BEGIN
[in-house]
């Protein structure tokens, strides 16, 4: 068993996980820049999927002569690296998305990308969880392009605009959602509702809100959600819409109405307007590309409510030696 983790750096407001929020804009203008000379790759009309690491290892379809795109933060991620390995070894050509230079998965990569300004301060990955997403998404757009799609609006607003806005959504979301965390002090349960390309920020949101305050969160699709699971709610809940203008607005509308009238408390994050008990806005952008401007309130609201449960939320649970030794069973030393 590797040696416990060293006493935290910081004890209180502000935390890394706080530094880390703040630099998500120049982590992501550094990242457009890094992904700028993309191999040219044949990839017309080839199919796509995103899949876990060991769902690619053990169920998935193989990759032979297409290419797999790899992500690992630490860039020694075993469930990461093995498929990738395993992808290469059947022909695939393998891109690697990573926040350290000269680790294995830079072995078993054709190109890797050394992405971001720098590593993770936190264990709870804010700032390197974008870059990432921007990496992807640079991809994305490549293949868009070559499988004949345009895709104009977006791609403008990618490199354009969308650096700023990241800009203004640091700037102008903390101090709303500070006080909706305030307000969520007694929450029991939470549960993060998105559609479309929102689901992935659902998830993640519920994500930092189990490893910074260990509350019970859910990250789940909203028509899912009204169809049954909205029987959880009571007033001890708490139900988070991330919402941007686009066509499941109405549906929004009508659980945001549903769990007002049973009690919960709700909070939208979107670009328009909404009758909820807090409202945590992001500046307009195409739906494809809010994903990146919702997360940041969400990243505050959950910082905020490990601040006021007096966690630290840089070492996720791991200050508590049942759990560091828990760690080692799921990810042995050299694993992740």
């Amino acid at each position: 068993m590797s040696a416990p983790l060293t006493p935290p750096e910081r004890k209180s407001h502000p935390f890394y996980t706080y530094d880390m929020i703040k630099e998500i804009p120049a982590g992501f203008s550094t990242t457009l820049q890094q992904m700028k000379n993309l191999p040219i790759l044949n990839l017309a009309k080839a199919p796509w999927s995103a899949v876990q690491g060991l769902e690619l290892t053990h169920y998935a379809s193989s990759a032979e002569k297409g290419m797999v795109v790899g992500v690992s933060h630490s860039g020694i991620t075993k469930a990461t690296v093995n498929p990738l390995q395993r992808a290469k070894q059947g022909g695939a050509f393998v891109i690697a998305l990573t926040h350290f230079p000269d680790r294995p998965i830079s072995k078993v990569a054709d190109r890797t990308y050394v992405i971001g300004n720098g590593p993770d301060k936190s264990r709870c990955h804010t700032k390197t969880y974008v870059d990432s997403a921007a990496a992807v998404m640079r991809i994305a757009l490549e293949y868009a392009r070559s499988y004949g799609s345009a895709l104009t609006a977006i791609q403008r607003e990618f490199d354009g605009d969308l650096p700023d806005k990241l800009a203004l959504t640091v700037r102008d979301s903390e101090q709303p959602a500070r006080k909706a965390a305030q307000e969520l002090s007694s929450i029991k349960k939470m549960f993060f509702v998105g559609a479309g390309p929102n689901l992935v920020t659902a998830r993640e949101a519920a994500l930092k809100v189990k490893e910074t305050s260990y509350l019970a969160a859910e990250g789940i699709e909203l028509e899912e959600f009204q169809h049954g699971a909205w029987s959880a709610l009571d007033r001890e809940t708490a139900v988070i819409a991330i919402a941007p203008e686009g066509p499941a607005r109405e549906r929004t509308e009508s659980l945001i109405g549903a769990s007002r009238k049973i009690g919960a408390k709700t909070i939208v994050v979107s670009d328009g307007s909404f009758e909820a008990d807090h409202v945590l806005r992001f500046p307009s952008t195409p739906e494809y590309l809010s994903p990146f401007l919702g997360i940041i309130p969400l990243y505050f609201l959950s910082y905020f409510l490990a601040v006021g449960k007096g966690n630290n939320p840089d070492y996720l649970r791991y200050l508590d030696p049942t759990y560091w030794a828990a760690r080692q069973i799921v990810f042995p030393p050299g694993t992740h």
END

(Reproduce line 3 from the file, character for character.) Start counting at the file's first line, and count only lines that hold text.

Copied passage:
């Amino acid at each position: 068993m590797s040696a416990p983790l060293t006493p935290p750096e910081r004890k209180s407001h502000p935390f890394y996980t706080y530094d880390m929020i703040k630099e998500i804009p120049a982590g992501f203008s550094t990242t457009l820049q890094q992904m700028k000379n993309l191999p040219i790759l044949n990839l017309a009309k080839a199919p796509w999927s995103a899949v876990q690491g060991l769902e690619l290892t053990h169920y998935a379809s193989s990759a032979e002569k297409g290419m797999v795109v790899g992500v690992s933060h630490s860039g020694i991620t075993k469930a990461t690296v093995n498929p990738l390995q395993r992808a290469k070894q059947g022909g695939a050509f393998v891109i690697a998305l990573t926040h350290f230079p000269d680790r294995p998965i830079s072995k078993v990569a054709d190109r890797t990308y050394v992405i971001g300004n720098g590593p993770d301060k936190s264990r709870c990955h804010t700032k390197t969880y974008v870059d990432s997403a921007a990496a992807v998404m640079r991809i994305a757009l490549e293949y868009a392009r070559s499988y004949g799609s345009a895709l104009t609006a977006i791609q403008r607003e990618f490199d354009g605009d969308l650096p700023d806005k990241l800009a203004l959504t640091v700037r102008d979301s903390e101090q709303p959602a500070r006080k909706a965390a305030q307000e969520l002090s007694s929450i029991k349960k939470m549960f993060f509702v998105g559609a479309g390309p929102n689901l992935v920020t659902a998830r993640e949101a519920a994500l930092k809100v189990k490893e910074t305050s260990y509350l019970a969160a859910e990250g789940i699709e909203l028509e899912e959600f009204q169809h049954g699971a909205w029987s959880a709610l009571d007033r001890e809940t708490a139900v988070i819409a991330i919402a941007p203008e686009g066509p499941a607005r109405e549906r929004t509308e009508s659980l945001i109405g549903a769990s007002r009238k049973i009690g919960a408390k709700t909070i939208v994050v979107s670009d328009g307007s909404f009758e909820a008990d807090h409202v945590l806005r992001f500046p307009s952008t195409p739906e494809y590309l809010s994903p990146f401007l919702g997360i940041i309130p969400l990243y505050f609201l959950s910082y905020f409510l490990a601040v006021g449960k007096g966690n630290n939320p840089d070492y996720l649970r791991y200050l508590d030696p049942t759990y560091w030794a828990a760690r080692q069973i799921v990810f042995p030393p050299g694993t992740h």